“You never expect to hear the words, ‘It’s cancer,’ ” said Diana
Kearn, one of nearly 2,500 breast cancer survivors, friends and
family members assembled at Michigan Stadium on Saturday to raise
money for their cause.

Janna Hutz
Community members participate in the Making Strides Against Breast Cancer walk Saturday. (BRETT MOUNTAIN/Daily)

More than 40,000 lives are claimed by breast cancer each year,
according to the American Cancer Society. The Making Strides
Against Breast Cancer walk that started and ended at the Big House
raised nearly $155,000, said LSA senior Christina Morrow,
recruitment manager for the society.

The money raised was earmarked for a variety of ACS programs,
including Reach to Recovery, which pairs breast cancer patients
with women who have been through similar circumstances; Look Good,
Feel Better, a program that aims to improve the self-image of
breast cancer patients; and Road to Recovery, which drives patients
to their treatments, Morrow said

Many University students, staff and faculty participated in the
walk. Teams from University Students Against Cancer and the Medical
School participated, Morrow said.

Fewer students turned out because the walk coincides with fall
break, but there was high faculty participation, Morrow added.

This was the walk’s most successful year and far exceeded
expectations for both attendance and fundraising, said ACS
spokesman Kevin Mlutkowski. He attributed the success to the
group’s website, which helped raise $45,000 this year.

“Strides with Di” was a team of friends and family who walked to
show their support for Kearn, who was diagnosed with breast cancer
in April at the age of 40. Many on the team were University
employees, co-workers of Kearn’s life partner, Morrow said.

Morrow also spoke at the event, saying the goal of the walk was
“to bring together community, survivors, family and friends.”

“If caught early, breast cancer is over 95 percent curable,” she

The money raised by the walk will go toward breast cancer
research, advocacy and education, Morrow said.

Among the American Cancer Society’s current advocacy efforts is
lobbying the Michigan Legislature to lower the age for free
mammograms from 50 to 40, Morrow said.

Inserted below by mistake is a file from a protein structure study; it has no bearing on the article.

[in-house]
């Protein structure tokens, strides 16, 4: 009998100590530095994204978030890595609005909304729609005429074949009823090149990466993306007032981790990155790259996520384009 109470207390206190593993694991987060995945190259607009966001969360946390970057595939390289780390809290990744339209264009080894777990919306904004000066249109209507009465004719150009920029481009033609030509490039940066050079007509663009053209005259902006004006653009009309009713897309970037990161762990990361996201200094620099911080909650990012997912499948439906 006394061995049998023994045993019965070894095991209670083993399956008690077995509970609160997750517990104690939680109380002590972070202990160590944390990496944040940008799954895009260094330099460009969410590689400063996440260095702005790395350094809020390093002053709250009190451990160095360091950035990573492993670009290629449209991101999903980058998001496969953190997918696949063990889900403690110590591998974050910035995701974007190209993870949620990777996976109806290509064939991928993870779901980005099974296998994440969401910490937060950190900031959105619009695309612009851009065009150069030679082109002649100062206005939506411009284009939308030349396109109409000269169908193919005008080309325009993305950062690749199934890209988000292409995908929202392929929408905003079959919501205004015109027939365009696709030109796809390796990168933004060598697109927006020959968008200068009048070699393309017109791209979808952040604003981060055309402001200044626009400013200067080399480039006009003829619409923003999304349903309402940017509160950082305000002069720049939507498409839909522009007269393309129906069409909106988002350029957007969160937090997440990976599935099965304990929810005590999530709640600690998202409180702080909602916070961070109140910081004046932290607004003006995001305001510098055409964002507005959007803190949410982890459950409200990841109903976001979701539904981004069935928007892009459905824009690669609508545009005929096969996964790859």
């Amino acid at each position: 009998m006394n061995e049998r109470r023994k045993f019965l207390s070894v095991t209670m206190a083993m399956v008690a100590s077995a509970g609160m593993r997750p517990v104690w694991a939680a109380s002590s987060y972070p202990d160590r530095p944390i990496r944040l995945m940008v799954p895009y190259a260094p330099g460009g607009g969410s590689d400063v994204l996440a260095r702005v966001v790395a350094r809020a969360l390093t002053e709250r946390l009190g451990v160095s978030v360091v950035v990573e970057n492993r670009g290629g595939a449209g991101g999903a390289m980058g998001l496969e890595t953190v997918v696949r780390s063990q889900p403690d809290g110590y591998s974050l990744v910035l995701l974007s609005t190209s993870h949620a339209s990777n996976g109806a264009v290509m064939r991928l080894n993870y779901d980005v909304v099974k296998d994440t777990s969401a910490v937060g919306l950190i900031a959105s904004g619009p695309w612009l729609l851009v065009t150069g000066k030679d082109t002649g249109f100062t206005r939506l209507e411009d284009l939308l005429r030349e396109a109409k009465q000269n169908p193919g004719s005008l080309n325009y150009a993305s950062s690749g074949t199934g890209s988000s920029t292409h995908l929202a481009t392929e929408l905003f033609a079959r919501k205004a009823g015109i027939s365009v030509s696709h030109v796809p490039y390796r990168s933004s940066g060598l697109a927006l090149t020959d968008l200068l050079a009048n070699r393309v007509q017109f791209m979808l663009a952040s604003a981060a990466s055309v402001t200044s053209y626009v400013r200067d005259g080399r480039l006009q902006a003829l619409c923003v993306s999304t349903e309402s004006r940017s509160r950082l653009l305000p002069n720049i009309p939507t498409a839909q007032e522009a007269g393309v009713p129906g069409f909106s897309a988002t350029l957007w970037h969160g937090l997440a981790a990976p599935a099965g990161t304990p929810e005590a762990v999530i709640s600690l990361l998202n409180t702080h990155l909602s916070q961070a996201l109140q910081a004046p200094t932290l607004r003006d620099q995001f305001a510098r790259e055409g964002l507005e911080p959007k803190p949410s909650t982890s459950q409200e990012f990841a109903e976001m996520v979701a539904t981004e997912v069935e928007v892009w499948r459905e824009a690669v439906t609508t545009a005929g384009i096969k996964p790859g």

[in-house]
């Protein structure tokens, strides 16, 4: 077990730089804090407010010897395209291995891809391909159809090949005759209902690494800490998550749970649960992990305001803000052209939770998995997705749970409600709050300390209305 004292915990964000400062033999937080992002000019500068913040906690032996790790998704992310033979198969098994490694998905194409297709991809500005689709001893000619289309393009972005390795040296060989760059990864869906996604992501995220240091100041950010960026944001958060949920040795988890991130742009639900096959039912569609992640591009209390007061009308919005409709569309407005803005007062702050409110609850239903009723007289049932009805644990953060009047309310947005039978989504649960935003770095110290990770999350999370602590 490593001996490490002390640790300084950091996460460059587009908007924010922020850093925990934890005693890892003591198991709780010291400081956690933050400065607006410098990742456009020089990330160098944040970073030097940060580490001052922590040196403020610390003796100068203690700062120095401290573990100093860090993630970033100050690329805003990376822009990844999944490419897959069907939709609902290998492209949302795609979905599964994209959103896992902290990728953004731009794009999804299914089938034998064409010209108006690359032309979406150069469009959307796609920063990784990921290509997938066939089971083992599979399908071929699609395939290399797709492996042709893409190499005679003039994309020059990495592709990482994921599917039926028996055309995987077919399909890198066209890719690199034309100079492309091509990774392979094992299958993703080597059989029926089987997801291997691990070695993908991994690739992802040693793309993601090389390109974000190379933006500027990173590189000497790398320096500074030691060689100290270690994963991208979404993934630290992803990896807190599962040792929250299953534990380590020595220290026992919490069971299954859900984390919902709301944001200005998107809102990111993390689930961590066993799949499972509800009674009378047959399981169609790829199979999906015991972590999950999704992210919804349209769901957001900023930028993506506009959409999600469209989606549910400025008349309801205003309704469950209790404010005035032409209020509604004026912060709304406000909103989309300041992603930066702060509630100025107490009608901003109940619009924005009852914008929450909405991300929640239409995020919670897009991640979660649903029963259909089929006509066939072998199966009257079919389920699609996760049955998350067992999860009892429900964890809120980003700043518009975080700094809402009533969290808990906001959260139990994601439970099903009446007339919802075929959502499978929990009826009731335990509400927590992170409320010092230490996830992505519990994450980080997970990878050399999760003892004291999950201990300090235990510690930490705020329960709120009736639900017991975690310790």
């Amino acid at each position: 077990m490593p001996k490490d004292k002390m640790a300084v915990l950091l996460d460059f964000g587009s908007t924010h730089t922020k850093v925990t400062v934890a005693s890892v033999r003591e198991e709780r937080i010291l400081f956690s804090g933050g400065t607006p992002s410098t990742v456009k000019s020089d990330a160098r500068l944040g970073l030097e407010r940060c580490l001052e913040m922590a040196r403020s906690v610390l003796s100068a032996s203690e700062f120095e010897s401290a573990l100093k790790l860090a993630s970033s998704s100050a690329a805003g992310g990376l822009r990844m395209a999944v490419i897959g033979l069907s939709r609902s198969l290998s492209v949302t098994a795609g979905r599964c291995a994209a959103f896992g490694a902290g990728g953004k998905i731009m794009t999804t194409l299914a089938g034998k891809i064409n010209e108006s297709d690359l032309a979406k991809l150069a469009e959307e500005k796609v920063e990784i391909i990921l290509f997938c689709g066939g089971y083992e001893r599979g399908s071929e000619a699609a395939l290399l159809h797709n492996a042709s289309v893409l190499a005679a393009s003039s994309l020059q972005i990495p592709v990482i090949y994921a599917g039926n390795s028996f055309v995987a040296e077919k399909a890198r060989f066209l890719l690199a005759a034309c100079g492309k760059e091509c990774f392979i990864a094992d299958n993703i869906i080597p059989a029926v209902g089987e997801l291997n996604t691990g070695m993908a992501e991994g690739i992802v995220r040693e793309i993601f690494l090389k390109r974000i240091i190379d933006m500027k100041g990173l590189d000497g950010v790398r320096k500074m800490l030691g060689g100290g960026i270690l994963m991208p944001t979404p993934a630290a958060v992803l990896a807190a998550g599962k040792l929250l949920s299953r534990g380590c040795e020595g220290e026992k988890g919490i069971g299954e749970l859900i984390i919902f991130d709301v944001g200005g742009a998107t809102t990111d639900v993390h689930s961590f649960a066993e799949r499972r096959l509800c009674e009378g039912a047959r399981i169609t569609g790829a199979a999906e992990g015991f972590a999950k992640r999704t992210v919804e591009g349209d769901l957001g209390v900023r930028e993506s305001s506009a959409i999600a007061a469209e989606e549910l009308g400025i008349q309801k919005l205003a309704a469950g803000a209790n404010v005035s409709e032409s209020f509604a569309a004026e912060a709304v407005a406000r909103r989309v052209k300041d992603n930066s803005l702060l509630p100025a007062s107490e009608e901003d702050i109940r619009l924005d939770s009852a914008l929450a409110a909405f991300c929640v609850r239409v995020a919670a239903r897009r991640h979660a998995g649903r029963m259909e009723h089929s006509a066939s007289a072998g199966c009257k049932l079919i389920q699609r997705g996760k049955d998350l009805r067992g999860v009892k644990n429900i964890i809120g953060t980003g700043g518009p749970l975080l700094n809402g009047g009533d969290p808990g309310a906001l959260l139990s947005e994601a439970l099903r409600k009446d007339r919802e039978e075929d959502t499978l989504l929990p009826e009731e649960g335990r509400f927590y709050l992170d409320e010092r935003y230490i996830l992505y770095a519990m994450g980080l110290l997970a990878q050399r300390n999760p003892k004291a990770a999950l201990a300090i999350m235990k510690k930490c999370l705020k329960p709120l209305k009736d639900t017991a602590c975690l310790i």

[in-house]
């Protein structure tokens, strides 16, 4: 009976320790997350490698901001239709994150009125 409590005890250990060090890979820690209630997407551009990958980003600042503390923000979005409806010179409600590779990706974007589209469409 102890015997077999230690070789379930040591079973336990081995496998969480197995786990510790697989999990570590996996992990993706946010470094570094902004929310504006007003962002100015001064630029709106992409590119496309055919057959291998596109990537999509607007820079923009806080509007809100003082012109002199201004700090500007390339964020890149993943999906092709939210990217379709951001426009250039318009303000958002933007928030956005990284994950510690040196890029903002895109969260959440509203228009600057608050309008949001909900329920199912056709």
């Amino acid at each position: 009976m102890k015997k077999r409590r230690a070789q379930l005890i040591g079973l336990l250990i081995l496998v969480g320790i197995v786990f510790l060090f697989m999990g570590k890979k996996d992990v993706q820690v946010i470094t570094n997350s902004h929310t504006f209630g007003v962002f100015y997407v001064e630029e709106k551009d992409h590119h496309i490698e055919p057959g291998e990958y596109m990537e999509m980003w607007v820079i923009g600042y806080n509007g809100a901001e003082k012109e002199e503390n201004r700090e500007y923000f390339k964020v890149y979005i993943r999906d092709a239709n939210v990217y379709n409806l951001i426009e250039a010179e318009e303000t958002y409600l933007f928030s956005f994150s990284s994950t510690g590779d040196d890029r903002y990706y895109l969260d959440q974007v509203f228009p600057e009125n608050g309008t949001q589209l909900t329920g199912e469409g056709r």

Many participants walked in the memory of loved ones lost to
breast cancer.

“I walk so that others don’t have to deal with it,” said Patty
Krcatovich. Her younger sister, Judy Brodzik, ended her four-year
battle with breast cancer in 2002.

Brodzik was an engineer, a pianist, a runner and a mom, said
Krcatovich. Brodzik’s children walked alongside their extended
family Saturday in honor of their mother.

“I don’t want other kids to have to walk in memory of their
moms,” Krcatovich said. Brodzik’s family called itself Judy’s
Dolphins, symbolizing a school of dolphins banding together to fend
off sharks.

A team from the Cancer Care Center at St. Joseph Mercy Hospital
also participated in Saturday’s walk. The center provides holistic
healing, with both in-patient and out-patient care, said Debbie
Madison, a social worker from the center.

“There is a high emphasis on caring for hearts and spirits,”
Madison said.

More than 150 nurses, social workers and patients from the
cancer center participated in the walk, she said. “(The center)
can’t work in isolation – we need community.”

Early detection is key, said Devana Clay, a breast cancer
patient at the cancer center. Clay walked to raise awareness of the
disease, which afflicts more than 212,000 Americans each year,
including men.

Some of the money from the event will fund breast cancer
research at the University, Mlutkowski said.

“The University has been extremely supportive of the event since
we started three years ago.”








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